MP Hughes to attend rally oapposing nuclear waste facility in Hornepayne

CANDU fuel bundle

OTTAWA—People and communities need to educate themselves on what is being proposed and what impacts there will be on their community before making a decision on whether they become home to a nuclear waste facility, says Algoma-Manitoulin-Kapuskasing (AMK) MP Carol Hughes.

“At the end of the day my stance is that everyone should be informed so that at the end of the process they can make an educated decision on whether they want, or don’t want nuclear waste to be stored underground in their community,” Ms. Hughes told the Recorder this past Monday. “It isn’t something that I would want in my backyard, but it’s important to be respectful to the process and the need for everyone to have input. People need to be informed so they can make the best decision.”

It was announced last week that Hornepayne, a community of 980 people about 680 kilometres northwest of Sudbury, is one of the five finalists to see who becomes home to a nuclear waste facility.

In 2011, the town entered a bid to become a repository for 5.2 million log-sized bundles of used nuclear fuel. They were joined by 21 other Canadian communities that have since been whittled down to internal protest or geological unsuitability.

The Nuclear Waste Management Organization (NWMO) of Canada’s plan is to take this used fuel, known as “high-level nuclear waste,” contain it in steel baskets stuffed into copper tubes and encased in clay, and place that in a deep geological repository (DGR), a 500-metre deep hole reinforced with a series of barriers. This is where it will stay for the 400,000 years it remains radioactive.

“I’ve always been of the opinion people have to learn about the process before making a decision to apply to be a site for nuclear waste, or  not,” said Ms. Hughes. “There has been financial compensation provided to areas that have  been part of the process of seeking a site for the nuclear waste. That is something I have been opposed to from the start; when there is money-compensation provided for those involved. It is like trying to get people interested by going this route.”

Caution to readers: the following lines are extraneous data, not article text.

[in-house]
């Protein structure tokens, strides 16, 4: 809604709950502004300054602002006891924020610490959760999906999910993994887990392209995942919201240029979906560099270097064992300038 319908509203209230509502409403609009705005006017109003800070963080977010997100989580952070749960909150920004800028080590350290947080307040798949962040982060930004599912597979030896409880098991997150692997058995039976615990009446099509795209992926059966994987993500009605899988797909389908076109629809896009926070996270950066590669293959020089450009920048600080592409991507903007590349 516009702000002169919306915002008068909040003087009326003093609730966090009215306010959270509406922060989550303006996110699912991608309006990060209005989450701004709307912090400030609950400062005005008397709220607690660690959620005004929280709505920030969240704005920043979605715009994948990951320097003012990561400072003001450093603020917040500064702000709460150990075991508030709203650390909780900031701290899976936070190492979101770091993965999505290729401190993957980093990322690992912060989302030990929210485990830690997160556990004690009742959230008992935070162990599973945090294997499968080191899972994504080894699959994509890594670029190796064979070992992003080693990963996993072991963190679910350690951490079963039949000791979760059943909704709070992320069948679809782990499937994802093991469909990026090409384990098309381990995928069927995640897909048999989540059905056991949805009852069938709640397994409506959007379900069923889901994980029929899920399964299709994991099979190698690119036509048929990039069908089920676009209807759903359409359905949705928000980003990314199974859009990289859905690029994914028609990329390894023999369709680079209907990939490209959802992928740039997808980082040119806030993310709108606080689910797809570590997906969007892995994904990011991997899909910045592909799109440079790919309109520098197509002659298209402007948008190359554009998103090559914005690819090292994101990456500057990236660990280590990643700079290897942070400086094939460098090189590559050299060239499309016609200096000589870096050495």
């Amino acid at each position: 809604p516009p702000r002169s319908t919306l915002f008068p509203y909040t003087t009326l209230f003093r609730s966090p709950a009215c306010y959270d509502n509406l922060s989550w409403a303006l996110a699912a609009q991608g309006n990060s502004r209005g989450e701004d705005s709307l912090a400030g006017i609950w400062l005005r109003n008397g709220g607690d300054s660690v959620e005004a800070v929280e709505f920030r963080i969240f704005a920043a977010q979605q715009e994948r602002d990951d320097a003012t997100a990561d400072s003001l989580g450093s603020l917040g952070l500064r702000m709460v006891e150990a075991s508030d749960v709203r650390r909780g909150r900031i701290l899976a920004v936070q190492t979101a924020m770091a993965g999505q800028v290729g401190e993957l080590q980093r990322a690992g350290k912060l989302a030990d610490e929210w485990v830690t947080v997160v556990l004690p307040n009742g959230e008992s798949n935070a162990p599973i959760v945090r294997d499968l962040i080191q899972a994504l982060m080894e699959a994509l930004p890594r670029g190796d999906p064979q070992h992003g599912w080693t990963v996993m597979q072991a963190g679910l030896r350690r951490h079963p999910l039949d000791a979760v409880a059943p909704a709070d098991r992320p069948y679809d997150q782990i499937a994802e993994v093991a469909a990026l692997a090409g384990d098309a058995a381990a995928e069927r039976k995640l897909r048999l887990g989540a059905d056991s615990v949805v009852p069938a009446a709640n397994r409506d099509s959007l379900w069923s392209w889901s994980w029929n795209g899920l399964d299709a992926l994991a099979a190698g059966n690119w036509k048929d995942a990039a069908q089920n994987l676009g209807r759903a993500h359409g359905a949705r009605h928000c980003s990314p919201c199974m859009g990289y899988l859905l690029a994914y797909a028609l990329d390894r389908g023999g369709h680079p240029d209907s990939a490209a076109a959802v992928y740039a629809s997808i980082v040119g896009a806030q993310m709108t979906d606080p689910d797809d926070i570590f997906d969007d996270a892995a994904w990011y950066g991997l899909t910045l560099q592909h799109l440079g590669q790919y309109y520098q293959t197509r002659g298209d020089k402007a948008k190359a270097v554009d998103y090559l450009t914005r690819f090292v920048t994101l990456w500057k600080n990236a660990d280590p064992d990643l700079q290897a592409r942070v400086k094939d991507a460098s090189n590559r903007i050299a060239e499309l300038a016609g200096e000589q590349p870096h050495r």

Ms. Hughes said she will be attending a rally on August 14 in Hornepayne for those opposed to the community taking the waste. “I will be going to the rally on August 14 in Hornepayne. The NDP party has been clear that from the start that we don’t want to see nuclear by or near the Great Lakes or any water body.”

“First Nations communities are not supportive of this process either,” continued Ms. Hughes. “The Nuclear Waste Management Organization (NWMO) had said if the proposal is not supported by First Nations and communities in an area it wouldn’t take place. Now it seems there is a difference in opinion.”

“We shouldn’t leave all of this for future generations to deal with,” said Ms. Hughes who said it is important to have all sides of the story.

Ms. Hughes said consideration needs to be given to municipalities that will see the nuclear waste being hauled through them. “If the nuclear waste is being transported through a community to another to be stored, what is the right of the communities they are travelling through? Again, NWMO said this waste would not go through a community opposed to it, but during discussions it seems this isn’t the case. There is still confusion on some of these issues.”

“It is also important to understand what is happening in terms of climate change,” said Ms. Hughes. “And the NWMO is talking about burying the waste underground, but is there a guarantee that nothing will ever happen that negatively impacts the environment? I don’t think anyone can make this type of guarantee.”

“Another issue I have is when NWMO sponsors a community to be part of the process for consideration of taking the waste, and for information evenings in communities, to make it look  like they are good corporate citizens. I raised the issue on sponsorship in this fashion in the last election campaign,” continued Ms. Hughes.                  

Bradley Hammond, senior communications manager for NWMO, told the Sault Star in its August 3, 2018 edition that the project only moves forward if it receives “broad social acceptance” within the selected communities.

“We won’t proceed in an area with opposition,” he said, adding that he has complete confidence that NWMO will find a suitable town by 2023.

When asked if there was a plan in place if all five of the finalist communities,Huron-Kinross, Ignace, Manitouwadge, South Bruce and Hornepayne back out of the project, Mr. Hammond indicated there isn’t because that would be impossible.